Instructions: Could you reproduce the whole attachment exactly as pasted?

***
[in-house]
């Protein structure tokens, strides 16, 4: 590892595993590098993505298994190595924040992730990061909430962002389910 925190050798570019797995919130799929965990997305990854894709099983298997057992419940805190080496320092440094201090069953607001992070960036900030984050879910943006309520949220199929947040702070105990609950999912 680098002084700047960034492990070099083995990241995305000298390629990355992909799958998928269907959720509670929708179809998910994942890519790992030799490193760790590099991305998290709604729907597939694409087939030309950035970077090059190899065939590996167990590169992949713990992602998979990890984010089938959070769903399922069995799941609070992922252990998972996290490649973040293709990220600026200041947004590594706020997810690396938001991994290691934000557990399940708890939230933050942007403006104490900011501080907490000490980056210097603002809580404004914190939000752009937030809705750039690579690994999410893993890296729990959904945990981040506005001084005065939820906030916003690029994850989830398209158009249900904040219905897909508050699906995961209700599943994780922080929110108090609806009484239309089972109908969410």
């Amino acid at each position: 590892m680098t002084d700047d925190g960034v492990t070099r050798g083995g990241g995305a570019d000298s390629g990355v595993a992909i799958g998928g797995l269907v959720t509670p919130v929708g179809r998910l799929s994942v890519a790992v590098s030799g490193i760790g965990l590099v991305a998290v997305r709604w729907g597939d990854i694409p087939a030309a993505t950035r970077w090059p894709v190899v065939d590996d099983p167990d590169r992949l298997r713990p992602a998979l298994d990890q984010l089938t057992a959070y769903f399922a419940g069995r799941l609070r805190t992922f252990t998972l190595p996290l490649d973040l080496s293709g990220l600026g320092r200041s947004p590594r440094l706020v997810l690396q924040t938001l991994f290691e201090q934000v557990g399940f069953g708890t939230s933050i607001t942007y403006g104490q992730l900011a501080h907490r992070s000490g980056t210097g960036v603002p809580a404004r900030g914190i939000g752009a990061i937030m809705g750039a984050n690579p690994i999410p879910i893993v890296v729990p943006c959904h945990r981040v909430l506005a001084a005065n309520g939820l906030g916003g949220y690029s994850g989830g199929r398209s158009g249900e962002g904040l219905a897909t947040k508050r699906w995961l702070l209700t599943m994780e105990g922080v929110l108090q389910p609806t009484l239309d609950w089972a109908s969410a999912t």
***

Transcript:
[in-house]
């Protein structure tokens, strides 16, 4: 590892595993590098993505298994190595924040992730990061909430962002389910 925190050798570019797995919130799929965990997305990854894709099983298997057992419940805190080496320092440094201090069953607001992070960036900030984050879910943006309520949220199929947040702070105990609950999912 680098002084700047960034492990070099083995990241995305000298390629990355992909799958998928269907959720509670929708179809998910994942890519790992030799490193760790590099991305998290709604729907597939694409087939030309950035970077090059190899065939590996167990590169992949713990992602998979990890984010089938959070769903399922069995799941609070992922252990998972996290490649973040293709990220600026200041947004590594706020997810690396938001991994290691934000557990399940708890939230933050942007403006104490900011501080907490000490980056210097603002809580404004914190939000752009937030809705750039690579690994999410893993890296729990959904945990981040506005001084005065939820906030916003690029994850989830398209158009249900904040219905897909508050699906995961209700599943994780922080929110108090609806009484239309089972109908969410």
């Amino acid at each position: 590892m680098t002084d700047d925190g960034v492990t070099r050798g083995g990241g995305a570019d000298s390629g990355v595993a992909i799958g998928g797995l269907v959720t509670p919130v929708g179809r998910l799929s994942v890519a790992v590098s030799g490193i760790g965990l590099v991305a998290v997305r709604w729907g597939d990854i694409p087939a030309a993505t950035r970077w090059p894709v190899v065939d590996d099983p167990d590169r992949l298997r713990p992602a998979l298994d990890q984010l089938t057992a959070y769903f399922a419940g069995r799941l609070r805190t992922f252990t998972l190595p996290l490649d973040l080496s293709g990220l600026g320092r200041s947004p590594r440094l706020v997810l690396q924040t938001l991994f290691e201090q934000v557990g399940f069953g708890t939230s933050i607001t942007y403006g104490q992730l900011a501080h907490r992070s000490g980056t210097g960036v603002p809580a404004r900030g914190i939000g752009a990061i937030m809705g750039a984050n690579p690994i999410p879910i893993v890296v729990p943006c959904h945990r981040v909430l506005a001084a005065n309520g939820l906030g916003g949220y690029s994850g989830g199929r398209s158009g249900e962002g904040l219905a897909t947040k508050r699906w995961l702070l209700t599943m994780e105990g922080v929110l108090q389910p609806t009484l239309d609950w089972a109908s969410a999912t």